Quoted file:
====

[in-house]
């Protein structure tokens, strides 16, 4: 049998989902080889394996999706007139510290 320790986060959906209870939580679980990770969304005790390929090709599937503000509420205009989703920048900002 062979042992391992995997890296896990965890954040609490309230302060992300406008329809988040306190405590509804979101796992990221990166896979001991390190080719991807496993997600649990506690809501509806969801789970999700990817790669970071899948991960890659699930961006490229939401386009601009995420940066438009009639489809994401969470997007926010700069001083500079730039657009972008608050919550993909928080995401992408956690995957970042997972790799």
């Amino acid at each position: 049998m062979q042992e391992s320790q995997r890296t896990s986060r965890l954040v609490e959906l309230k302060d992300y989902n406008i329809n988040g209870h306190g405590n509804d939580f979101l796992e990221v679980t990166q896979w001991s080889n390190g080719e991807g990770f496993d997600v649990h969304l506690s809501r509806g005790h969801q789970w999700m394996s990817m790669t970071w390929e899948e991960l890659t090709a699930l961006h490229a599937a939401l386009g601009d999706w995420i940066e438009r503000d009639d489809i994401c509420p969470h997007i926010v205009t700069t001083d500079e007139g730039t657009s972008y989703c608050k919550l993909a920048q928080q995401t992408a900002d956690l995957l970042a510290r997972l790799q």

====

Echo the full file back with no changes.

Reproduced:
[in-house]
């Protein structure tokens, strides 16, 4: 049998989902080889394996999706007139510290 320790986060959906209870939580679980990770969304005790390929090709599937503000509420205009989703920048900002 062979042992391992995997890296896990965890954040609490309230302060992300406008329809988040306190405590509804979101796992990221990166896979001991390190080719991807496993997600649990506690809501509806969801789970999700990817790669970071899948991960890659699930961006490229939401386009601009995420940066438009009639489809994401969470997007926010700069001083500079730039657009972008608050919550993909928080995401992408956690995957970042997972790799």
């Amino acid at each position: 049998m062979q042992e391992s320790q995997r890296t896990s986060r965890l954040v609490e959906l309230k302060d992300y989902n406008i329809n988040g209870h306190g405590n509804d939580f979101l796992e990221v679980t990166q896979w001991s080889n390190g080719e991807g990770f496993d997600v649990h969304l506690s809501r509806g005790h969801q789970w999700m394996s990817m790669t970071w390929e899948e991960l890659t090709a699930l961006h490229a599937a939401l386009g601009d999706w995420i940066e438009r503000d009639d489809i994401c509420p969470h997007i926010v205009t700069t001083d500079e007139g730039t657009s972008y989703c608050k919550l993909a920048q928080q995401t992408a900002d956690l995957l970042a510290r997972l790799q």